Saturday, March 12, 2011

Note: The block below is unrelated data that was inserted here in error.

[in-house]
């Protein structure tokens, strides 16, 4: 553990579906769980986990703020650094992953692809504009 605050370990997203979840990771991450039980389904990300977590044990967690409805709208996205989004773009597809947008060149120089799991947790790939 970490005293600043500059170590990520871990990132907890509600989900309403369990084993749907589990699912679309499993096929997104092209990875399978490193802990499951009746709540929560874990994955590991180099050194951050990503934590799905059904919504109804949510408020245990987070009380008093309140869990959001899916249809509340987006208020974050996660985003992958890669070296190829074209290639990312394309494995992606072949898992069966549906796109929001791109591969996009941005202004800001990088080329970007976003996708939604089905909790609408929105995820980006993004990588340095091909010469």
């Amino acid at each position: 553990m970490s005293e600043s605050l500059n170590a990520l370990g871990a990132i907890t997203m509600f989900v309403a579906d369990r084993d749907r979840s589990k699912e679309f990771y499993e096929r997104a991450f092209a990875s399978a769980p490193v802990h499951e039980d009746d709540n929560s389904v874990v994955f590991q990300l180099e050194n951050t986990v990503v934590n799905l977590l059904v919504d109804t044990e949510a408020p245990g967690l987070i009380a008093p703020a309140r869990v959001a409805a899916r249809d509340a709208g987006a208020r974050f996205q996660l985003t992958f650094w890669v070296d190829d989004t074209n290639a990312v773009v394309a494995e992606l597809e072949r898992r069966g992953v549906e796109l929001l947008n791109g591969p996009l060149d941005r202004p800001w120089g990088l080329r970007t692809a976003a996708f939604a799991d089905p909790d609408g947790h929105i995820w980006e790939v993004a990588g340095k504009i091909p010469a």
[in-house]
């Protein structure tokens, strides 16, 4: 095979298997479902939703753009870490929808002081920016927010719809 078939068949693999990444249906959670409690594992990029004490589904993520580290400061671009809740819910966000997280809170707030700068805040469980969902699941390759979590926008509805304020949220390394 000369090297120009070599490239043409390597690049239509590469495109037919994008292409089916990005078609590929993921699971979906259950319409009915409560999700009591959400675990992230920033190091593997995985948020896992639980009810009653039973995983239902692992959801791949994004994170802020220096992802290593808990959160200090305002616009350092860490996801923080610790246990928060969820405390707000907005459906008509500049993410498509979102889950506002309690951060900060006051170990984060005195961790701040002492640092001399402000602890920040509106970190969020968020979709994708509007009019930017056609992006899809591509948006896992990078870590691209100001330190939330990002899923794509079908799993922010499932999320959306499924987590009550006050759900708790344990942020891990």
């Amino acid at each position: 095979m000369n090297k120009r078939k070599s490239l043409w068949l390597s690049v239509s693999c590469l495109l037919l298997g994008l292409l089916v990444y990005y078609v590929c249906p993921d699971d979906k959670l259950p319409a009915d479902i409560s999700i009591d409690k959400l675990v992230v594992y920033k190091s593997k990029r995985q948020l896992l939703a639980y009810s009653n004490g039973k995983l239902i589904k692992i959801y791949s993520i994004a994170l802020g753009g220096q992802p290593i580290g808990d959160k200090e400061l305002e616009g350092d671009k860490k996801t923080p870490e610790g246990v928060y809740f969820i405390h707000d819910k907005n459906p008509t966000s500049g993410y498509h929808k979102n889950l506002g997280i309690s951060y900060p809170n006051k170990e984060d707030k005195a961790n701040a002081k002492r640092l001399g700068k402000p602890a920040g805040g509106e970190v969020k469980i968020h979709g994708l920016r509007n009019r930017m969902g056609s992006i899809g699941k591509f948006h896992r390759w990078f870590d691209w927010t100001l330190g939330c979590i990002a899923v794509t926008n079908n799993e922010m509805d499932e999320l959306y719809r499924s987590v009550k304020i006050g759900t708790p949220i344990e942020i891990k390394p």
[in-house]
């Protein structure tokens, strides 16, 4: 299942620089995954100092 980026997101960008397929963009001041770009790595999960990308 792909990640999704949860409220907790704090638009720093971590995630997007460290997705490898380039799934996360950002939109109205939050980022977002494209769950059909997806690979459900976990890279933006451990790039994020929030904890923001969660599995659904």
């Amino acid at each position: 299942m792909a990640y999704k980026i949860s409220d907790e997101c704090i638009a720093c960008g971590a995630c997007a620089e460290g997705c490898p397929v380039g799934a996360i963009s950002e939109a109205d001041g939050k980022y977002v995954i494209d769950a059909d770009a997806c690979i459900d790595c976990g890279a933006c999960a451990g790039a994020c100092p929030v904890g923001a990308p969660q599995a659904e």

Lindsay is in the stage where there is not a lot of negative to keeping her happy. Seeking to make her happy is made even more righteous because her only way to really communicate is by smiling, laughing, getting fidgety, fussy, or to cry. It’s her way of communicating whether she is hungry, tired, or needs a diaper change etc. Right now, Lindsay’s world mainly centers on what makes her happy and satisfied. We not only like the peace when she isn’t fussy, but we also enjoy seeing her happy. However, always seeking to make her happy and see her happy is a trap of sorts. Lindsay can’t go through life or even her childhood always seeking what makes her happy and avoiding that which makes her unhappy. Soon enough, what is right for her and what will make her turn out right will have to be the primary guide of our actions. Her happiness will be close behind but it will not be able to dominate her life. This can be a difficult transition for parents and child but it is essential. The focus must turn to what is Right and what will make her turn out right whether she, her parents, or grandparents like it or not. A life focused on what makes her happy will spoil her and eventually bring her a personality which is high maintenance, fussy, and often miserable to be around. Failure to make the early transition from what the baby wants to what is best for him/her in the long run is a common mistake. Without the transition, is it any wonder that a child goes through what we call the terrible twos and rebellious teens? In fact, this world is full of adults who still haven’t made the transition. Furthermore, always seeking what makes us happy is spiritually incompatible with God, for God decrees that we seek first to do what is righteous. Life is laid back for Lindsay right now; soon enough she’ll have to begin the transition.

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